Based at the University Hospitals of Leicester, we serve the educational needs of healthcare practitioners in Acute & Emergency Medicine across the East Midlands, UK
Acute chest pain is a common presenting complaint in patients attending general practice, Emergency Departments (EDs) and Medical Assessment Units (MAUs). It accounts for 6% of all new attendances at EDs in the UK (Goodacre et al, 2004).
Ischaemic heart disease is responsible for 38% of all adult deaths in the UK (Allender et al, 2008). It is estimated that there are 96,000 new cases of angina and 146,000 new cases of myocardial infarction each year in the UK (Allender et al, 2008). Early management of ischaemic heart disease in the UK has been revolutionised by evidence based guidelines. Acute chest pain may be the only clue of a life-threatening condition and all such patients should be urgently assessed.
Patients presenting with acute chest pain are at risk of being inappropriately discharged home following inadequate assessment, with potentially catastrophic consequences: 6% of patients presenting with acute chest pain are discharged from EDs with missed prognostically important myocardial damage (Collinson et al, 2000). A careful history and examination will often suggest the cause in non-cardiac chest pain. Many causes of non-cardiac chest pain require immediate treatment to avoid serious sequelae.
A medium-sized district general hospital can expect to see 50 cases of pulmonary embolism (PE) each year. PE is easily missed and is the leading cause of maternal death in the UK (The Confidential Enquiry into Maternal and Child Health (CEMACH), 2007). Chest pain may be caused by gastrointestinal disorders, but acute chest pain should not be assumed to be due to gastrointestinal disease until serious cardiac syndromes have been properly ruled out, especially in older adults.
Complete the tasks to learn more about Chest pain and some other Cardiac presentations. Remember to always consider and actively exclude the top five differential diagnoses.
Finally if you have any doubts you should seek senior advice, and RCEM state all adults (>17yrs) with non-traumatic chest pain require review by an ED senior prior to discharge.
Recognise various causes of chest pain in the Emergency Department.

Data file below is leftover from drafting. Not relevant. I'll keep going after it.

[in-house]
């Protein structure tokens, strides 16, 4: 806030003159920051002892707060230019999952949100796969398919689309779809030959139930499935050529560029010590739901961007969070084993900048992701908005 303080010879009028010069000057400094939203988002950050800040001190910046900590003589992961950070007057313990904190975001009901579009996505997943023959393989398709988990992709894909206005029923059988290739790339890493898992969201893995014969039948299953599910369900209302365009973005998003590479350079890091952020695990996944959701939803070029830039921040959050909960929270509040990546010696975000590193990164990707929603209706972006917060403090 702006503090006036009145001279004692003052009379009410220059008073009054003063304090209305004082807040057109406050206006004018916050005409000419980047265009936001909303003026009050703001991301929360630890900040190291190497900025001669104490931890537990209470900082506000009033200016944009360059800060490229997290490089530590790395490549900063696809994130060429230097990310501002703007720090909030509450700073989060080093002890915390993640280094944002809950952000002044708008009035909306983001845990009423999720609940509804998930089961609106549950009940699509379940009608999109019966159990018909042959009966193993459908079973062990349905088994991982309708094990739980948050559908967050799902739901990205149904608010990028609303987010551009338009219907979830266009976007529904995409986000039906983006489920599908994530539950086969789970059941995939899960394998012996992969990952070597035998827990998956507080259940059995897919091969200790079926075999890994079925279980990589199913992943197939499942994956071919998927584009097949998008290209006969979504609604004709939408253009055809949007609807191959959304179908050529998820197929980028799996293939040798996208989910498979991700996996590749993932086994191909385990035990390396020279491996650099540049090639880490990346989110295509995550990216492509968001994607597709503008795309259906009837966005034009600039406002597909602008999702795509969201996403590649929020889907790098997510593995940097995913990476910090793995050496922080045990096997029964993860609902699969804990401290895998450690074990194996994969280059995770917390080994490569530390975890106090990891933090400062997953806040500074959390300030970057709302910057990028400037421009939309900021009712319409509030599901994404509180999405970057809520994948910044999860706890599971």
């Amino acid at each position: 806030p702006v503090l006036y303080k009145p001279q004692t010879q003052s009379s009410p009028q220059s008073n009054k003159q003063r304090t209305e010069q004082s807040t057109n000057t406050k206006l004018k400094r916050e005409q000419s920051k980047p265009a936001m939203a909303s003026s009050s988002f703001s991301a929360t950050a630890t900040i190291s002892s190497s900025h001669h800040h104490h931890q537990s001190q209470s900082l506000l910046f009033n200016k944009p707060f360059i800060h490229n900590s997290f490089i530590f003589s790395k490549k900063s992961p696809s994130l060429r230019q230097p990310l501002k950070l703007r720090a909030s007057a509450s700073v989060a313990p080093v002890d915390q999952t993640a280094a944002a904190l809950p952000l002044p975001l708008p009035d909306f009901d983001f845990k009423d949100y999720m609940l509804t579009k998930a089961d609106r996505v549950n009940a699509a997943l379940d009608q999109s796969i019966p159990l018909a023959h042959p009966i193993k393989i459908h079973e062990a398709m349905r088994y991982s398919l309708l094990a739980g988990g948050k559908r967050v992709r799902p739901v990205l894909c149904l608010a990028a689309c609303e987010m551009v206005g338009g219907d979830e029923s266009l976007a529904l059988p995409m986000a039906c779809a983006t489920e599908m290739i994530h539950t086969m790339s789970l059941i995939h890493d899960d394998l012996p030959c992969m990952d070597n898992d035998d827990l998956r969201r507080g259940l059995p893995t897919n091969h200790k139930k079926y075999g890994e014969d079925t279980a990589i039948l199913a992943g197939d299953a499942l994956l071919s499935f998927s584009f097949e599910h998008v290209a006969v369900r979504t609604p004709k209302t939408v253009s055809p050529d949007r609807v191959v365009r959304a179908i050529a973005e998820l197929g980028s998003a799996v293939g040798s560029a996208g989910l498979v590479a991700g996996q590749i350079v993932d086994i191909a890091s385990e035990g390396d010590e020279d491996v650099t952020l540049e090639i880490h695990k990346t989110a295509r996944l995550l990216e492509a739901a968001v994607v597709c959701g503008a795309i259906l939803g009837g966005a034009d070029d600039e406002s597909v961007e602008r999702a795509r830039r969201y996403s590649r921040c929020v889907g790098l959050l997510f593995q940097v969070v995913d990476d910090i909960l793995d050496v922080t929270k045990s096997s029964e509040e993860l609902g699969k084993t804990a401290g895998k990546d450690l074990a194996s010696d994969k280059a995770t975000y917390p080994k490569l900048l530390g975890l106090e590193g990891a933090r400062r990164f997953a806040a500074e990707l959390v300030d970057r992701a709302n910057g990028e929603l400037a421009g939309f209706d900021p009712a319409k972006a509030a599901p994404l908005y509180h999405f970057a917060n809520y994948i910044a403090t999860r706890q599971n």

Formulate a management plan for various Emergency Department causes of chest pain
Investigate and manage a suspected NSTEMI appropriately as per NICE guidelines
Identify the limitations of some of the investigations for chest pain
Interpret ECGs in the Emergency Department
Complete the following before the face-to-face session:
Duration: 14 mins
This is a short introductory lecture developed by Southampton ED for it's junior doctors which highlights some of the key principles in decision-making in the Emergency Department when considering chest pain. Although they talk about thrombolysis for a STEMI, the gold standard is now PCI.
Duration: 20 mins
Familiarise yourselves with the NICE guideline on Chest Pain. Click on the following link for the NICE guideline on Chest pain of recent origin.
Duration: 45 mins
Having referred to the NICE guideline please click on the screenshot and complete this RCEM Learning module (login required for a certificate, but you can complete it without logging in).
Duration: 30 mins
This is short video which again was developed by Southampton ED for it's junior doctor induction. It gives a good overview of ECG interpretation. A quick revision!
Duration: 40 mins
This task requires membership of DNUK
Again this covers all the basics for ECG interpretation. Click on the screenshot or the link below. For more detailed ECG teaching please click on the UHL ED Moodle ECG course. There will be an ECG quiz at your first teaching session.
Sudden Arrhythmic Death Syndrome (SADs) Conference
We have written a series of interactive cases (wikis) with short answer questions to be answered by trainees prior to the face to face teaching sessions. Currently this is only available to East Midlands Trainees.
Answer one or two questions before attending the face-to-face teaching session. Add comments to answers already given if you think it's appropriate. We will also provide tutor comments. If you find good resources that answer a question why not include links in your comment.
Part of the face-to-face teaching will be spent discussing the case(s) below:
Here are some extra resources that offer further insight into cardiovascular care:
The ALS manual is a good source of information. This becomes available when you do an ALS course or can be found on the Resus Council UK website.
Once you have worked through the exercises, discussed the example cases and attended the face-to-face teaching, please complete the following form: